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Your Environment. Your Health.

SRP Teams Tackle Pandemic Challenges from Many Angles

two women at a table building a protein kit
MIT graduate student Molly Warndorf (left) and SRP trainee Jessica Beard (right) helped assemble component parts of protein models. (Photo courtesy of Bevin Engelward/MIT)

Throughout the COVID-19 pandemic, NIEHS Superfund Research Program (SRP) teams have shown resourcefulness, updating existing projects and pursuing new research to address environmental health needs.

Below are a few examples of creative approaches that SRP programs have taken to navigate the public health crisis.

Building Environmental Literacy

When community volunteers were unavailable during the pandemic, trainees with the Massachusetts Institute of Technology (MIT) SRP Center jumped in to help assemble components of 3D protein models for educational use.

The models are one of several biology sets produced through a collaboration among the SRP Center, the MIT Edgerton Center, and the MIT Center for Environmental Health. The trainees snapped together pieces to form amino acids, the molecules that make up proteins. By connecting amino acids to form chains, students can explore protein structure and function.

"The SRP trainees stepped up and completed 5,040 amino acids - quite a feat," said Katheen Vandiver, Ph.D., director of MIT's Community Engagement Core. "In the process, these masked heroes also learned about a new way to teach molecular biology."

Other modeling sets include materials to learn about DNA and types of RNA and their roles in protein synthesis. Instructional booklets for basic and advanced learning come with the kits, facilitating their use in middle and high schools, as well as in universities and professional institutions. Indeed, the team recently published a study showing that nurses who worked with the models reported a greater understanding of genetic susceptibility to disease.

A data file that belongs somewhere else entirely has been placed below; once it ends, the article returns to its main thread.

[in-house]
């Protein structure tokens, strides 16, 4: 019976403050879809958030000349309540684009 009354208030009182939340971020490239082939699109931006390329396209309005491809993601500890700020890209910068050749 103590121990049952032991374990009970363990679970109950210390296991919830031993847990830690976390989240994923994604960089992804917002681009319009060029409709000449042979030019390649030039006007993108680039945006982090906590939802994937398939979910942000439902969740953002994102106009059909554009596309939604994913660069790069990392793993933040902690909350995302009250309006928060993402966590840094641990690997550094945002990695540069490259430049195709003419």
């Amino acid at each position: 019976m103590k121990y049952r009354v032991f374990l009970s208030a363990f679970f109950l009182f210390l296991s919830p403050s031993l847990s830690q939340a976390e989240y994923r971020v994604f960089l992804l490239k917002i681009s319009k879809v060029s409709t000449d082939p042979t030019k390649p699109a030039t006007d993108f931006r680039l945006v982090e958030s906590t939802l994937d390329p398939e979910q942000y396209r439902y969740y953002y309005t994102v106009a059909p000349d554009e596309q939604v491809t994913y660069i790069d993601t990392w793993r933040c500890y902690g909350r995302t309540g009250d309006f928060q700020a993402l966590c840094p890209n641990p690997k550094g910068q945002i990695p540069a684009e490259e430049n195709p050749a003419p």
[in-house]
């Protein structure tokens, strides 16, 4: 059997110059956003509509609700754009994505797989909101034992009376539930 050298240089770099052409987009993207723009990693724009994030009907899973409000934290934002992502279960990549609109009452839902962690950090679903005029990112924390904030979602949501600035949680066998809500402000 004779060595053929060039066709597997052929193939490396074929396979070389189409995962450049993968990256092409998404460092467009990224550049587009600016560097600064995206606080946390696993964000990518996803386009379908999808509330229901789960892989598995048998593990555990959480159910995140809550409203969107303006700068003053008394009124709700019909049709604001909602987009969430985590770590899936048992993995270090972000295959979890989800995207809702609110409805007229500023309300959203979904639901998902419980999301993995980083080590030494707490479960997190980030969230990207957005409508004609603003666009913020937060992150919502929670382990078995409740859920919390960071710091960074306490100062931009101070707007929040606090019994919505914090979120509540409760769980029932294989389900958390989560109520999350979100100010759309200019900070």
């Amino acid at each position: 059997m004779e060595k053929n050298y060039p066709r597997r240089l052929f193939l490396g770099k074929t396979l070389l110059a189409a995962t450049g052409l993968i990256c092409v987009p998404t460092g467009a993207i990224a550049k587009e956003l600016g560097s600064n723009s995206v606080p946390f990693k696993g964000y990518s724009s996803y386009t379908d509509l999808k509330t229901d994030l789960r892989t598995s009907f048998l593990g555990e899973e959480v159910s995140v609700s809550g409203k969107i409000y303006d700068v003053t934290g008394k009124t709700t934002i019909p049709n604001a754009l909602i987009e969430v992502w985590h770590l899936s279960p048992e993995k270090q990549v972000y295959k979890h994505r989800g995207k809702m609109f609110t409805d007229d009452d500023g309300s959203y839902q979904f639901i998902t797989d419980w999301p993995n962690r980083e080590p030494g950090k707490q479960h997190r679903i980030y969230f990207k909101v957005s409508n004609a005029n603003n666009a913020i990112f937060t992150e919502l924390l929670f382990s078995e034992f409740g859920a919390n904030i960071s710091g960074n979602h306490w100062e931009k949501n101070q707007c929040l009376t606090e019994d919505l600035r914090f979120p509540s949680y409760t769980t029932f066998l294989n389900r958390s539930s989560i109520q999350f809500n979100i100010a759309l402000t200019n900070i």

Tracking COVID-19 Trends

map of NC in varying shades of purple
NC ENVIROSCAN raises awarness of environmental and social factors that can affect health. (Image courtesy of UNC)

Using supplemental SRP funding, the University of North Carolina at Chapel Hill (UNC) SRP Center worked with the Institute for Environmental Health Solutions and the Renaissance Computing Institute to incorporate COVID-19 statistics into a new web-based tool.

Called North Carolina (NC) ENVIROSCAN, the resource enables the public and experts alike to explore trends in toxic chemicals, social stressors, and disease through interactive maps.

For example, a user can home in on a particular location to see how key measures of environmental health, such as arsenic levels, correlate with social and demographic variables, including race and poverty; environmental justice factors, like traffic; and COVID-19 cases and deaths, among other data.

"It is our hope that NC ENVIROSCAN will promote routes to healthy environments in our state by providing a comprehensive and user-friendly way to view and compare individualized data based on community needs," said UNC SRP Center Director Rebecca Fry, Ph.D., in a UNC news release.

Designing New Air Filters

Headshot of Bhattacharyya
Bhattacharyya also received funding from the National Science Foundation to develop these membranes. (Photo courtesy of the University of Kentucky)

At the University of Kentucky SRP Center, researchers led by Dibakar Bhattacharyya, Ph.D., explored a novel approach to filtering coronavirus particles from air.

They showed that hollow fiber membranes - tiny, porous tubes also common in water purification technology - efficiently filtered synthetic mimics of the coronavirus from air over a period of two days.

As a more accurate test of performance, the researchers also exposed the membranes to a harmless virus with similar properties to the coronavirus. The devices excelled at filtering the particles, even at concentrations higher than what someone would typically encounter in daily life.

"These membranes are a highly cost-effective and convenient option for removing viral particles from air," said Bhattacharyya. "They could be useful for public businesses, such as restaurants and gyms, to minimize the spread of COVID-19 and other respiratory illnesses."

The SRP Special COVID-19 Supplements and Activities provides more details on projects designed to address the pandemic.

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